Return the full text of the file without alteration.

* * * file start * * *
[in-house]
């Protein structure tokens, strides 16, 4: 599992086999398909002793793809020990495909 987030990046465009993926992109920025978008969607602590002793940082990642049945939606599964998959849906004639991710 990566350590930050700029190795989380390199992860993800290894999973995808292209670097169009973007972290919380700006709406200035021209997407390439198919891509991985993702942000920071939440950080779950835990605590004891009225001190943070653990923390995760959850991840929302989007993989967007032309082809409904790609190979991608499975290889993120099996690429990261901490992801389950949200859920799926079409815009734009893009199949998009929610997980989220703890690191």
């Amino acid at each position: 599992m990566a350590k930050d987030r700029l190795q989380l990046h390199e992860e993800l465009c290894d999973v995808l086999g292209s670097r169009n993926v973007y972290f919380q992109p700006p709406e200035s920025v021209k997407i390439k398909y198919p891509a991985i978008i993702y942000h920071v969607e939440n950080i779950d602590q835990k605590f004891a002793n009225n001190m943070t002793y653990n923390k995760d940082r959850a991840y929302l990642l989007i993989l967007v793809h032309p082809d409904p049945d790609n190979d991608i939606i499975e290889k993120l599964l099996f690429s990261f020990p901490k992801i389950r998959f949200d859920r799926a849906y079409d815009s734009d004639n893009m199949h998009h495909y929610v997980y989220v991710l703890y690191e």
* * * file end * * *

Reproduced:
[in-house]
């Protein structure tokens, strides 16, 4: 599992086999398909002793793809020990495909 987030990046465009993926992109920025978008969607602590002793940082990642049945939606599964998959849906004639991710 990566350590930050700029190795989380390199992860993800290894999973995808292209670097169009973007972290919380700006709406200035021209997407390439198919891509991985993702942000920071939440950080779950835990605590004891009225001190943070653990923390995760959850991840929302989007993989967007032309082809409904790609190979991608499975290889993120099996690429990261901490992801389950949200859920799926079409815009734009893009199949998009929610997980989220703890690191």
């Amino acid at each position: 599992m990566a350590k930050d987030r700029l190795q989380l990046h390199e992860e993800l465009c290894d999973v995808l086999g292209s670097r169009n993926v973007y972290f919380q992109p700006p709406e200035s920025v021209k997407i390439k398909y198919p891509a991985i978008i993702y942000h920071v969607e939440n950080i779950d602590q835990k605590f004891a002793n009225n001190m943070t002793y653990n923390k995760d940082r959850a991840y929302l990642l989007i993989l967007v793809h032309p082809d409904p049945d790609n190979d991608i939606i499975e290889k993120l599964l099996f690429s990261f020990p901490k992801i389950r998959f949200d859920r799926a849906y079409d815009s734009d004639n893009m199949h998009h495909y929610v997980y989220v991710l703890y690191e």